Last month, Isaac Singletary became the Kathryn Johnson of Jacksonville.
Like Johnson, Singletary was in his 80s. Like Johnson, he had armed himself to keep drug dealers and other assorted bad guys away.
And like Johnson, he wound up being killed by the good guys.
Johnson's slaying at the hands of Atlanta undercover police last November happened when three officers, who were acting on what turned out to be a bad tip from an informant who told them drugs were being sold out of the 88-year-old woman's home, kicked in the door without announcing themselves. Frightened out of her wits, Johnson fired at them -- and they shot back and killed her.
Drugs got Singletary killed by the police, too.
Witnesses say the 80-year-old man was trying to scare drug dealers off his property when he began shooting his .38-caliber handgun. Except it turned out that the guys he thought were drug dealers were police pretending to be drug dealers so that they could arrest real drug dealers.
Welcome to the wacky world that is the War on Drugs.
It's a war that now has octogenarians wielding guns to protect themselves from criminals, only to find that the police may mistake them as such.
It's a war that has done little to cut down on drug use, but more to destroy poor and black communities by applying disproportionate doses of law enforcement, rather than economic and rehabilitative solutions.
It's a war that builds up the prison industrial complex instead of rebuilding communities.
And people like Johnson and Singletary wind up as casualties of all the craziness.
I expect there's more to come.
With the pressure coming at Sheriff John Rutherford from the public and from State Attorney Harry Shorstein to tamp down the county's record murder rate, there will be more desperate attempts to prune potential killers from communities.
The police will probably make a lot of arrests -- considering the fact that drug users and sellers in poor communities tend to do more stranger-to-stranger transactions than affluent drug users who buy from their friends.
Maybe they'll catch some killers. But what they'll probably do is wind up filling the already overcrowded Duval County jail with more non-violent offenders -- and ultimately letting more of the dangerous people out to make room for them.
Like the circumstances surrounding Singletary's slaying, that also doesn't make sense.
Of course, Rutherford is faced with a difficult task. He is, after all, a sheriff in a place where too many people persist on seeing the murder rate strictly as a law enforcement problem -- which means he has to use whatever tools are at his disposal to at least create a sense of safety.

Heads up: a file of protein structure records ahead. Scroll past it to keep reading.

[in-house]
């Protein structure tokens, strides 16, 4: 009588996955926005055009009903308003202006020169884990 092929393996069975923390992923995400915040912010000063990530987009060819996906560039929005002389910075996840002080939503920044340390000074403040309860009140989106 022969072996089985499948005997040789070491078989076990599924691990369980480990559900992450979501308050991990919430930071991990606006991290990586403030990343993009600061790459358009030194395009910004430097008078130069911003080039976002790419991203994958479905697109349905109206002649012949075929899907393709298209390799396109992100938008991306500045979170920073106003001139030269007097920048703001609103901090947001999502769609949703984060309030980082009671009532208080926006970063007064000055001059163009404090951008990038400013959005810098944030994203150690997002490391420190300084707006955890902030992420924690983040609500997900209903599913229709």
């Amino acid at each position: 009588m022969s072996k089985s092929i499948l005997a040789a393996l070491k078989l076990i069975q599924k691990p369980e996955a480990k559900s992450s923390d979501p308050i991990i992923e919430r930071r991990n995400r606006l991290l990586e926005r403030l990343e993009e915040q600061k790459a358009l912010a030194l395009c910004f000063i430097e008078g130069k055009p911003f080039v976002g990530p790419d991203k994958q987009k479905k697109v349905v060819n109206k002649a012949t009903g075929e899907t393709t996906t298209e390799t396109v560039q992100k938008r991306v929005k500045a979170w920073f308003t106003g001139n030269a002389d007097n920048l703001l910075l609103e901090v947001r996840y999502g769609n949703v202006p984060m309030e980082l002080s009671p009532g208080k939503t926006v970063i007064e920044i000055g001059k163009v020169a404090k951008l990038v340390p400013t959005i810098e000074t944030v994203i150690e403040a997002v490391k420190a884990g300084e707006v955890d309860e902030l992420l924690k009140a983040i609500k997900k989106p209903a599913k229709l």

No matter that the undercover drug operations will, in the long run, do little to lessen the users' appetite for drugs or to loosen the drug suppliers' grip -- and nothing to restore the social capital that someone like Singletary needed so that he didn't have to go up against the dealers alone.
And while more arrests and more patrols in crime-plagued areas can create a sense of safety, it carries with it a Faustian bargain.
That is, more money for surveillance of people who might kill someone leaves less money to deal with what is spawning many of the killers: hopelessness fed by economic and social isolation.
But people like Singletary and Johnson wind up dying when heavy-handed law enforcement, and a failed drug war, is embraced as the solution to what is really a societal ill.
Such deaths will happen as long as poor and black communities -- and the leaders who represent them -- allow them to be defined by a society that is bent on using its resources to control them rather than uplift them.
Such deaths will also happen as long as the drug war continues to put poor and black communities in the ironic position of having to accept this trade-off: Some of them may mistakenly be killed by the good guys in order for the good guys to protect them from the bad guys who might kill them. And that makes no sense.
We are careful not to duplicate the efforts of other organizations, and as a grassroots coalition of prisoners and social reformers, our resources (time and money) are limited. The vast expertise and scope of the various drug reform organizations will enable you to stay informed on the ever-changing, many-faceted aspects of the movement. Our colleagues in reform also give the latest drug war news. Please check their websites often.